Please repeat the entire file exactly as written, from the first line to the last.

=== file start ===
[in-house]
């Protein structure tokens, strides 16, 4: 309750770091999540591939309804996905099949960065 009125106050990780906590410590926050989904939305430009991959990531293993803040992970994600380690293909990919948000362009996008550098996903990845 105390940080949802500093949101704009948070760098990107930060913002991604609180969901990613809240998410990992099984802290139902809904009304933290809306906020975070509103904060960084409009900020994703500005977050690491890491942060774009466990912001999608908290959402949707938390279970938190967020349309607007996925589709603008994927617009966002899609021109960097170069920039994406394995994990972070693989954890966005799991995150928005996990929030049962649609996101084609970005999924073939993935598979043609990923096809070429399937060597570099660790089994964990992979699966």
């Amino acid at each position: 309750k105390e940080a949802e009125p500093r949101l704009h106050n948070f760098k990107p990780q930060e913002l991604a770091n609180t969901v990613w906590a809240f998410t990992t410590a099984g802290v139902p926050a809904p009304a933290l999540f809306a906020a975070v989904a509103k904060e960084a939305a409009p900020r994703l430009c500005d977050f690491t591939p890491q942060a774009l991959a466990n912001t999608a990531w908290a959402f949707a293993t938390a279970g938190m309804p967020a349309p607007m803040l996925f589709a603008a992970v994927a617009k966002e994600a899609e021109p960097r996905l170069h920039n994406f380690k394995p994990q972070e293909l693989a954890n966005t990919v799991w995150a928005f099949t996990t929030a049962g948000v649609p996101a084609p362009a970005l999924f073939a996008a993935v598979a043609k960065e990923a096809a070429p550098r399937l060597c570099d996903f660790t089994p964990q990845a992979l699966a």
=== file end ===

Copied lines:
[in-house]
């Protein structure tokens, strides 16, 4: 309750770091999540591939309804996905099949960065 009125106050990780906590410590926050989904939305430009991959990531293993803040992970994600380690293909990919948000362009996008550098996903990845 105390940080949802500093949101704009948070760098990107930060913002991604609180969901990613809240998410990992099984802290139902809904009304933290809306906020975070509103904060960084409009900020994703500005977050690491890491942060774009466990912001999608908290959402949707938390279970938190967020349309607007996925589709603008994927617009966002899609021109960097170069920039994406394995994990972070693989954890966005799991995150928005996990929030049962649609996101084609970005999924073939993935598979043609990923096809070429399937060597570099660790089994964990992979699966």
């Amino acid at each position: 309750k105390e940080a949802e009125p500093r949101l704009h106050n948070f760098k990107p990780q930060e913002l991604a770091n609180t969901v990613w906590a809240f998410t990992t410590a099984g802290v139902p926050a809904p009304a933290l999540f809306a906020a975070v989904a509103k904060e960084a939305a409009p900020r994703l430009c500005d977050f690491t591939p890491q942060a774009l991959a466990n912001t999608a990531w908290a959402f949707a293993t938390a279970g938190m309804p967020a349309p607007m803040l996925f589709a603008a992970v994927a617009k966002e994600a899609e021109p960097r996905l170069h920039n994406f380690k394995p994990q972070e293909l693989a954890n966005t990919v799991w995150a928005f099949t996990t929030a049962g948000v649609p996101a084609p362009a970005l999924f073939a996008a993935v598979a043609k960065e990923a096809a070429p550098r399937l060597c570099d996903f660790t089994p964990q990845a992979l699966a």